A helicopter landed just like I was getting to the salmon counters’ cabin and forced me to drop the canoe that had started to vibrate heavily and was menacing to be blown away. It was doing a food drop for the two counters. All the boys came in running when they heard the helicopter because they thought Marcus was in some kind of death trap and had pressed the “911” button on the Spot. We made fun of them for thinking that:
a) Helicopters appear within 3 minutes when you call for help
b) Marcus had time to press the Spot as he was dying in a crevasse
c) Marcus was carrying the Spot on him while portaging a canoe

As the boys vanished back in the woods to get the stuff they had left back there in their panic, Marcus and I sat in the bushes and watched the helicopter take off. Pretty bad ass.

The portage went fairly well considering how hard it was. Bugs and batrachians of all kinds, shapes and colours abounded on the path. When I came back from sweeping the take-out, carrying the bucket, I knocked at the salmon counters’ door and asked them for a little info about the ladder and for the permission to go check it out. Richard and Denis, the two counters (by "counters" I mean that all they do, all day, is count how many salmons go up the ladder), were very generous with their knowledge and told me all kinds of cool facts about salmons. They were scandalized by the fact that we had not brought any fishing gear with us and insisted on giving us some wire and lures. As we went back on the boardwalk to go check out the ladder, Richard showed me how to tie a fishing knot and mentioned a couple of fishing tips and hotspots along the rest of the Moisie. When we came back from the ladder, they handed us a couple of freshly fished trout on a stick that we had for dinner with the pesto. They were delicious. This first encounter with human beings since Labrador City left me full of faith in man’s capacity to be kind and generous with strangers.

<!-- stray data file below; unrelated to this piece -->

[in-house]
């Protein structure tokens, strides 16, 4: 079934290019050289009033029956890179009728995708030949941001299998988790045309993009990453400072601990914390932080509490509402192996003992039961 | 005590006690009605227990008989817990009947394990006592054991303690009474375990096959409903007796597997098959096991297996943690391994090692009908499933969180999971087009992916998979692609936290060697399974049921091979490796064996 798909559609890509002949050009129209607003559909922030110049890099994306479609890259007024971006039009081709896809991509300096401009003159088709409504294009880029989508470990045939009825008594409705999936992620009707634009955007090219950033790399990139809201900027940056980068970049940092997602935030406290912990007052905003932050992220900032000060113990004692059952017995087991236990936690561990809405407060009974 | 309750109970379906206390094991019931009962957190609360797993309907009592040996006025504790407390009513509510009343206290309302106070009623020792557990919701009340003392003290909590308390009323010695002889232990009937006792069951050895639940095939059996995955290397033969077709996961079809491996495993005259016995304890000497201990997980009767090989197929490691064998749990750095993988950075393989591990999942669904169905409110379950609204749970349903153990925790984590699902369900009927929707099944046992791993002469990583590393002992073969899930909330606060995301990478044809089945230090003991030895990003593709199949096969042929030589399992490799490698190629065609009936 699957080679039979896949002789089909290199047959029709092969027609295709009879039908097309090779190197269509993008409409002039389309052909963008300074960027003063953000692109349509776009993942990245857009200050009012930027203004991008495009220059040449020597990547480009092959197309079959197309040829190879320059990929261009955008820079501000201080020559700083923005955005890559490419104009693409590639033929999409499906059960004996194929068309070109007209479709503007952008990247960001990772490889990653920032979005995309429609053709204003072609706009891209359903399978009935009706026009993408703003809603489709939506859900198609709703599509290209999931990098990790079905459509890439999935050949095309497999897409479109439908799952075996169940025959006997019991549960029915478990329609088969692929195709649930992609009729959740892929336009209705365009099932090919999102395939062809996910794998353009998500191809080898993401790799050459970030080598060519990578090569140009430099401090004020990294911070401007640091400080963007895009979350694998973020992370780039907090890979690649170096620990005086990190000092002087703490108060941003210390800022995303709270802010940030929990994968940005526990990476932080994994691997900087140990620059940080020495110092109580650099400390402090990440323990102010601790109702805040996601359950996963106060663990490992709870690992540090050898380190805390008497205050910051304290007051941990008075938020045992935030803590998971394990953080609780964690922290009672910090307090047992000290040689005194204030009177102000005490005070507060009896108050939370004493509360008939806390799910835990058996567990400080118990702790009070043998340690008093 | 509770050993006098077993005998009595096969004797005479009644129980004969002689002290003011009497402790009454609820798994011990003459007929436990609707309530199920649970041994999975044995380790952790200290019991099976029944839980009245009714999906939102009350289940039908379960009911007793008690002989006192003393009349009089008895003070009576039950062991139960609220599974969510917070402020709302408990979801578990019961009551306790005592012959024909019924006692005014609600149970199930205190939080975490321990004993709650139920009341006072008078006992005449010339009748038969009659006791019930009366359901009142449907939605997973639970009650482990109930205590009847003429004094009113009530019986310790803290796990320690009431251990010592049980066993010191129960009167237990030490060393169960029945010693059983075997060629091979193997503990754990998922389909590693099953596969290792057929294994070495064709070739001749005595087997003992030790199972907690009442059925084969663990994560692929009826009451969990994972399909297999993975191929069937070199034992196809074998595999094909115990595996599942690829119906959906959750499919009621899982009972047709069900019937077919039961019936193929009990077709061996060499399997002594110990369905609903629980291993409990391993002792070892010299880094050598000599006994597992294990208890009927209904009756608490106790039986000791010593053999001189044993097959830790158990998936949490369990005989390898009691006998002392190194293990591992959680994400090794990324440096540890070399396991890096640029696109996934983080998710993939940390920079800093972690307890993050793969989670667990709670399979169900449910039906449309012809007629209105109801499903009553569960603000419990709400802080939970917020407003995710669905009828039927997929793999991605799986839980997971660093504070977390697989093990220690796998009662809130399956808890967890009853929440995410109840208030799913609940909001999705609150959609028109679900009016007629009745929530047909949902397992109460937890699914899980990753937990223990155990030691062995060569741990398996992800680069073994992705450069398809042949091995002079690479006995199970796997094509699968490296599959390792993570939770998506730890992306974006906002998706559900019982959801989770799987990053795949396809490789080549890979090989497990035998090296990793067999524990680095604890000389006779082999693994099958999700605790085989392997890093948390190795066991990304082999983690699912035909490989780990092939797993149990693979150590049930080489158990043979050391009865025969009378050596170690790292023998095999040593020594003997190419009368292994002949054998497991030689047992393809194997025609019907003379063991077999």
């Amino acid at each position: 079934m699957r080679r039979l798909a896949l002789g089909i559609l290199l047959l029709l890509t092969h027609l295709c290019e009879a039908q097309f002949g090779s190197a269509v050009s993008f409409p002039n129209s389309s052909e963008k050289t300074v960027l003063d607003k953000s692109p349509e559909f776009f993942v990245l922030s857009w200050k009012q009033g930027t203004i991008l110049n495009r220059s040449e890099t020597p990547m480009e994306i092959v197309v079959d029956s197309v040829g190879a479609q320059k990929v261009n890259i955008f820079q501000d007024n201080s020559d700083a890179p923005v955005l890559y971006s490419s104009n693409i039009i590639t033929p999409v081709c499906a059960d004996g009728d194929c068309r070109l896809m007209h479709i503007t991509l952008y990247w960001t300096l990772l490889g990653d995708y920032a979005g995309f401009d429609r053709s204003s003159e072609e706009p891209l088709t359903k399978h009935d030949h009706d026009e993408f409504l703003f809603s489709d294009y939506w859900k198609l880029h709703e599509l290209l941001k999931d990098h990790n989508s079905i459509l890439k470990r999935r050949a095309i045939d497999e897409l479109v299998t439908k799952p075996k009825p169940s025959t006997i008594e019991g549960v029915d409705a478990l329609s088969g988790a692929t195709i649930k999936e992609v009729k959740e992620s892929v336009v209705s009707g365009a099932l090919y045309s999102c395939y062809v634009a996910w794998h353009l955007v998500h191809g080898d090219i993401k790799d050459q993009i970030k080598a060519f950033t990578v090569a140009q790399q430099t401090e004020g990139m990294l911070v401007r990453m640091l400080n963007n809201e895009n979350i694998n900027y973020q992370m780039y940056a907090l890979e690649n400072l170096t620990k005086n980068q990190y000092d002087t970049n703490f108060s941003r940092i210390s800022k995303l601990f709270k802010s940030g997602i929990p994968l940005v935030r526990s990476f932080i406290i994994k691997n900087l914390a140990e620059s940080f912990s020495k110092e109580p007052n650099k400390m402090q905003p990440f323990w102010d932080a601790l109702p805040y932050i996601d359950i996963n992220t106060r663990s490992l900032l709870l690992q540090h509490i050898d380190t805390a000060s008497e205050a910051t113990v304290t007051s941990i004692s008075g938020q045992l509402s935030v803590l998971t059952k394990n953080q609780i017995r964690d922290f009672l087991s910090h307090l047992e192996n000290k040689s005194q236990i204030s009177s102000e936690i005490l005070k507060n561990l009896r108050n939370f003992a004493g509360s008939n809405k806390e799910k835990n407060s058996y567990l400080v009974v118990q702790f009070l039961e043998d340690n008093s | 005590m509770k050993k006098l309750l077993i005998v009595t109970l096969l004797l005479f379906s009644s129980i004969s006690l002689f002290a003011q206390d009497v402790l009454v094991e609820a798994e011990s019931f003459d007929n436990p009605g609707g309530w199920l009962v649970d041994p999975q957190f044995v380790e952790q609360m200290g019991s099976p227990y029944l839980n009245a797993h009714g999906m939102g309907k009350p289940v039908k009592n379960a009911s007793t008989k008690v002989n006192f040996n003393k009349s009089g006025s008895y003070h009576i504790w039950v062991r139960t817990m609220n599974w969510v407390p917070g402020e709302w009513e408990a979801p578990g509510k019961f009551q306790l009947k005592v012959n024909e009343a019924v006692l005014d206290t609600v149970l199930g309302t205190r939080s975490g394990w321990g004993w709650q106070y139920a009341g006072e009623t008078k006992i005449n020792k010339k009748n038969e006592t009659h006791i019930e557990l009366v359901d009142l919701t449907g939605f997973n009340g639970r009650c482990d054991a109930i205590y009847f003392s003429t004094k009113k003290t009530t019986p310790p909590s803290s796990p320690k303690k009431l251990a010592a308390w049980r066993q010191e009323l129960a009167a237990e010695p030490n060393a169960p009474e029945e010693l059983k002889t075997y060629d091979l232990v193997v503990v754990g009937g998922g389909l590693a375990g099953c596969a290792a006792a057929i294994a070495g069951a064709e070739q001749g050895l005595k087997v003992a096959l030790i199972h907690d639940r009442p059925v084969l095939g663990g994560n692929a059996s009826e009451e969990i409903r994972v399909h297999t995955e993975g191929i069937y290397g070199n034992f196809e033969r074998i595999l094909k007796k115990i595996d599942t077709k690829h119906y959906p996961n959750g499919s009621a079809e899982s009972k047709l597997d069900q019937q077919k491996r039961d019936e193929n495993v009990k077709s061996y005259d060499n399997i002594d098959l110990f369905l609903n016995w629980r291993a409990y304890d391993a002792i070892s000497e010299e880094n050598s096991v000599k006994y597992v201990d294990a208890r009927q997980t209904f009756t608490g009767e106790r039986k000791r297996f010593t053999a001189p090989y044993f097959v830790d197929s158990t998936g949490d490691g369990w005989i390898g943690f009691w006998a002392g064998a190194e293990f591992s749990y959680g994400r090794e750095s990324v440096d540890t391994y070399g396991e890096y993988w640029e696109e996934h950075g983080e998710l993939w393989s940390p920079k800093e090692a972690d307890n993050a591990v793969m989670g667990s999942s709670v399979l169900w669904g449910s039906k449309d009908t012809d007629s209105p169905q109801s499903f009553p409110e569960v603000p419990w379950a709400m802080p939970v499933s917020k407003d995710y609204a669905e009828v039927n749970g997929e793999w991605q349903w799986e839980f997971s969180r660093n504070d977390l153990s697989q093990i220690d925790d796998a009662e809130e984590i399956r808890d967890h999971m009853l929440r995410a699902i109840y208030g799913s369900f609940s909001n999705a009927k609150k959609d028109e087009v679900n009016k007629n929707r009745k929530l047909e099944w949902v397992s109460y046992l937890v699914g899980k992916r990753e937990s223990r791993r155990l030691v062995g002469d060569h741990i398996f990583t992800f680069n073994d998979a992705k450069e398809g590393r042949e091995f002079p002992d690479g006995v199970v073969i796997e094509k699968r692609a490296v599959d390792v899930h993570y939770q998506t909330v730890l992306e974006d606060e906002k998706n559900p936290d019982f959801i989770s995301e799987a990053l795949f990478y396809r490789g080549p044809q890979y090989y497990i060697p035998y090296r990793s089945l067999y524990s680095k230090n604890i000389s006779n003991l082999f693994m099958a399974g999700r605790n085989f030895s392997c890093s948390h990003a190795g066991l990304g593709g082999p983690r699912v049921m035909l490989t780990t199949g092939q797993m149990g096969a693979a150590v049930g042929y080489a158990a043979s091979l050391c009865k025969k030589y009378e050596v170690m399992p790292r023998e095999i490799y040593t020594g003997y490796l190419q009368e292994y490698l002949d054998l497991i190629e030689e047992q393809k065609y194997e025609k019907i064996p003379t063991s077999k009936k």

We are sleeping in a deserted fishing lodge tonight. Had there been the owners (Fred and Liette) around, we probably would have turned this in another pit day. They are well known for their kindness and have the reputation of offering food and hospitality to all paddlers that stop by. Despite their absence, they kept up their rep’: they had left a cabin unlocked for us on the otherwise closed down site. Not being particularly warm to the idea of squishing into a small and unnecessarily hot space again, Marcus and I decided to sleep in our tent anyways and to leave the cabin to the kids. Good call. It's like Shanghai at rush hour in there.

It took forever to set up the fucking tarp and to chop wood with a very unsatisfyingly sharpened axe.
The bannock will most likely taste like shit tomorrow. On the brighter side, dinner was delicious. Speaking of which; Luke and Nick nearly slept through dinner. They finally showed up after being yelled at several times. Close call, after such a long, demanding day, no dinner wouldn't have been a good thing.

I’d write more but I can’t keep my eyes open right now.

We stole chives and rhubarb from Fred and Liette’s garden.